Rock Climbing – One of my father’s friends tore his ACL during indoor rock climbing.  He apparently slipped off one of the climbing nodes and may have just pivoted his leg incorrectly, moving his knee past its natural range of motion. He had to have ACL reconstruction surgery!

Skydiving – One of my close friends is a skydiving instructor.  Landing can take a toll on the knees.  The impact when landing can cause ACL injuries, as well as other long term injuries to the knee.  That’s why it’s important to land correctly and to strengthen the muscles around the knee to minimize impact.

During a Sudden Stop – Have you ever been rushing to get somewhere, then suddenly stopped because you realized you forgot something?  Sometimes if the factors are just right, even this can cause ACL tears.  It’s the same sort of motion that makes basketball players so susceptible to ligament injuries – changes in speed and direction especially for knees with weaker surrounding muscles may cause injury to ligaments.

River Rafting – This is the strangest story I’ve ever heard regarding ACL injuries.  My coworker’s wife tore her ACL while rafting (it wasn’t even whitewater rafting!) because another lady in their raft fell onto her knee.  The weight of the other woman on the knee caused his wife’s ACL to tear, along with her meniscus.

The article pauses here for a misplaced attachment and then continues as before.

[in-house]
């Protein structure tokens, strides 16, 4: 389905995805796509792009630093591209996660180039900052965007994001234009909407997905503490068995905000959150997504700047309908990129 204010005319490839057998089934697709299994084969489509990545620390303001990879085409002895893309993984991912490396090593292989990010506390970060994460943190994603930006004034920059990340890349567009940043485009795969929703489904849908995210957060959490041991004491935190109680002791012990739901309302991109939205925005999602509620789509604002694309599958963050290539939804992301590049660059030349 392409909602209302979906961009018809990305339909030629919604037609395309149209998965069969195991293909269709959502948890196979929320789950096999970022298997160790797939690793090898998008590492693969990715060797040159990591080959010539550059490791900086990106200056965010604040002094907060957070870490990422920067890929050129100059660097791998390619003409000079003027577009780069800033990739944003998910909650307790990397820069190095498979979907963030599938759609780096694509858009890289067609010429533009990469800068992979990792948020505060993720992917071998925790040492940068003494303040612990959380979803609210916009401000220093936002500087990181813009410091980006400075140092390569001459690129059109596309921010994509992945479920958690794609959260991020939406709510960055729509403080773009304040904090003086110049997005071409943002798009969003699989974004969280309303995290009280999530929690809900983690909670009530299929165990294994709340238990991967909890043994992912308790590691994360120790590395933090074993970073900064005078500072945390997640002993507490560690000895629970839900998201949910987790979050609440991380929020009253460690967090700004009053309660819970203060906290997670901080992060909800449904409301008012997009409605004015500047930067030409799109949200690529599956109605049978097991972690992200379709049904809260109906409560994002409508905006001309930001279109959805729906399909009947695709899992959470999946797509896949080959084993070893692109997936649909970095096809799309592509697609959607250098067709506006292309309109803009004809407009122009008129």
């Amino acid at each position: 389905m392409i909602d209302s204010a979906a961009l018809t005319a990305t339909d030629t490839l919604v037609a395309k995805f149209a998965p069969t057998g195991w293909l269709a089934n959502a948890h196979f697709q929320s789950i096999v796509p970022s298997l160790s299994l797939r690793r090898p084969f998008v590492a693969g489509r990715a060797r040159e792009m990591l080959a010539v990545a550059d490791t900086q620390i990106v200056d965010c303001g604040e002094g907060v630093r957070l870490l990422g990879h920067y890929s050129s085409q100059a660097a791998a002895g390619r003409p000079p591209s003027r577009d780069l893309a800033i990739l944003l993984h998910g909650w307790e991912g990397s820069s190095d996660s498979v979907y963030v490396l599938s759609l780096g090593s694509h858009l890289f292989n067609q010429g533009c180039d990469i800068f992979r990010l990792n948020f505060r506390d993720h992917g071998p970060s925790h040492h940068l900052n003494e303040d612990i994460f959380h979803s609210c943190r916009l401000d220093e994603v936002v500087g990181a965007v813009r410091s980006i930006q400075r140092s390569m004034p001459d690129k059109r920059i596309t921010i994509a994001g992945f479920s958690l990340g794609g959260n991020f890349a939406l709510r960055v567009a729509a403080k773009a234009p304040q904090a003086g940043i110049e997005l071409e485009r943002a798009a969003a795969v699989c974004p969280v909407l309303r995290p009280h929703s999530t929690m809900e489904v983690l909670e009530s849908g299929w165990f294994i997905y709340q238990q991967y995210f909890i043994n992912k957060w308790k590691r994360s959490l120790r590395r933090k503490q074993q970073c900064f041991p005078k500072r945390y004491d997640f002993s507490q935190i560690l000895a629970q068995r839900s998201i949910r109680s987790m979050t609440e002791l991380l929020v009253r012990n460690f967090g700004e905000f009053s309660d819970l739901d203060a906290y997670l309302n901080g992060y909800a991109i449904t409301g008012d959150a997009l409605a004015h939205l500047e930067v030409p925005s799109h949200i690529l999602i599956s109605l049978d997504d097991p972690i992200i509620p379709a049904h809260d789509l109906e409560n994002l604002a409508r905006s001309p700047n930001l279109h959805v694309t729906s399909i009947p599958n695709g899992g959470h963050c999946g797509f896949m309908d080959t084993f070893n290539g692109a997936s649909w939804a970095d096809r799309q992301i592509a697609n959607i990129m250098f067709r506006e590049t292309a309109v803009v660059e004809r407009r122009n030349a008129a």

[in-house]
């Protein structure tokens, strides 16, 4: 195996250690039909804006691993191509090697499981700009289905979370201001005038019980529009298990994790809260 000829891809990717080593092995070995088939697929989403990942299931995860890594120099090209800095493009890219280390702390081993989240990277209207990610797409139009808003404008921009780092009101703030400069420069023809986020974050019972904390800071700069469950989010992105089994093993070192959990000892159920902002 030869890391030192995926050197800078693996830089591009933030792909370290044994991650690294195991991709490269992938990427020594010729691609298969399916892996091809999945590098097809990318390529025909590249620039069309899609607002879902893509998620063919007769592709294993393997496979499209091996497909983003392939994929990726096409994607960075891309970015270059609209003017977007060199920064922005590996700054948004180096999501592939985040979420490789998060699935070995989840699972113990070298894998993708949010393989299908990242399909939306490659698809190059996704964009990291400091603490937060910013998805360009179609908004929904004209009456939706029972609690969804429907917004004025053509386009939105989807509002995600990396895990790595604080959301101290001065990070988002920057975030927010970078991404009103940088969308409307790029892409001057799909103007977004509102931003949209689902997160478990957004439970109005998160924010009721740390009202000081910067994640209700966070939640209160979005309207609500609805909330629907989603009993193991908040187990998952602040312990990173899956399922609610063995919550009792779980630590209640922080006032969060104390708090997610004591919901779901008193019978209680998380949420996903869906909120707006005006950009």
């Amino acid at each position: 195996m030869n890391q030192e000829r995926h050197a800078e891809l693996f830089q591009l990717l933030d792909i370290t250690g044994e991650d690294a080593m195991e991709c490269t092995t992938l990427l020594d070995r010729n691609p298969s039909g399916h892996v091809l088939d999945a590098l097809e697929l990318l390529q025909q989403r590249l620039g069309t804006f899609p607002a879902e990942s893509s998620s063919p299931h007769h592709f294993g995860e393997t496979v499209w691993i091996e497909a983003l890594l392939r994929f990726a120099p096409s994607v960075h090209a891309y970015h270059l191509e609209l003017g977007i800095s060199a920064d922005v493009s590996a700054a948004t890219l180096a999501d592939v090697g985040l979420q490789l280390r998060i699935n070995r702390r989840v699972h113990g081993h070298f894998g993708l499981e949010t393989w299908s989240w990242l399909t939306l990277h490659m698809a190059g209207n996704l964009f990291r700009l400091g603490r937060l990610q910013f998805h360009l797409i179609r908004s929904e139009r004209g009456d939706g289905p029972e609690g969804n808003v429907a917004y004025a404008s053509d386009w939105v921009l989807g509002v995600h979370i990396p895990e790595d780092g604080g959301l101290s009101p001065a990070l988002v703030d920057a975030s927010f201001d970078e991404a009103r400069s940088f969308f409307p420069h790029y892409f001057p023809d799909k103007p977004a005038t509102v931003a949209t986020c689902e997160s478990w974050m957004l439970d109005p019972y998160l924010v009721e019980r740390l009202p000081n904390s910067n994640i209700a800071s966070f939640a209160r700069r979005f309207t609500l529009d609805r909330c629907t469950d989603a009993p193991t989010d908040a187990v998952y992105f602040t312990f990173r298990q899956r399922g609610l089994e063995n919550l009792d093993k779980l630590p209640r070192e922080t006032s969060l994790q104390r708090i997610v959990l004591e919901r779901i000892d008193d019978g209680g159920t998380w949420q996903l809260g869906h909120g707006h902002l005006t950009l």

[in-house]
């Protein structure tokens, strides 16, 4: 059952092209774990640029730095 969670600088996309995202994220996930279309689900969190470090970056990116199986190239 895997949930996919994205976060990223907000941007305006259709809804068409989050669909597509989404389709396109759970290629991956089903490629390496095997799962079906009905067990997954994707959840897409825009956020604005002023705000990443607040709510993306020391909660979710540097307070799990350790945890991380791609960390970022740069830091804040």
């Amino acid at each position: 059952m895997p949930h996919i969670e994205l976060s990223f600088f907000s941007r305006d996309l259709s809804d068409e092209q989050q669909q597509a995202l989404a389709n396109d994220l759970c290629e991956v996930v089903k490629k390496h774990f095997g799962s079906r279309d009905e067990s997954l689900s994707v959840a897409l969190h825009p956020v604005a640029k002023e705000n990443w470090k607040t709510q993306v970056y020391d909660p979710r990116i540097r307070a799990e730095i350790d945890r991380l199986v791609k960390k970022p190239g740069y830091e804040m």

As you can see, ACL injuries can occur just about anywhere.  However, it’s important to keep doing the things we love… even if it means a little extra protection.  If you’re looking for knee brace protection, check out ACL knee braces today!

ACL Injuries More Common Than We Think

Holly B. is an active professional in her late twenties who spends her free time playing recreational flag football and league basketball. She shares her experience with us as she explores the world of sports.

I’ve been aware of ACL injuries for a long time, especially after playing high school basketball. Even though several of the girls on my team were taken out of the game for an entire season, I never experienced an ACL injury myself. I guess I thought ACL injuries happened to “weaker” people or individuals with bad bones. Little did I know that it has very little to do with that, and that 10 years in the future that I would experience my own ACL tear.

It’s taken a lot to help me realize how common ACL injuries are. Just a few months before I got hurt, one of the girls on my flag football team went down during practice. She simply took a sharp turn and tore her ACL from the movement. No contact with anyone. When I tore mine, I had a whole long list of “mentors” – ladies who had previously hurt their ACLs and gone through surgery. Wow! I had no idea so many people got hurt. I thought flag football was a low-injury sport.

Those aren’t the only cases of ACL tears I’ve heard of recently. Just last week I went to the eye doctor for a checkup. As it turns out, my optometrist had an ACL injury around the time that I did, and during the same sport – flag football.  For some reason that really stuck with me… and now I truly understand how common ACL tears are.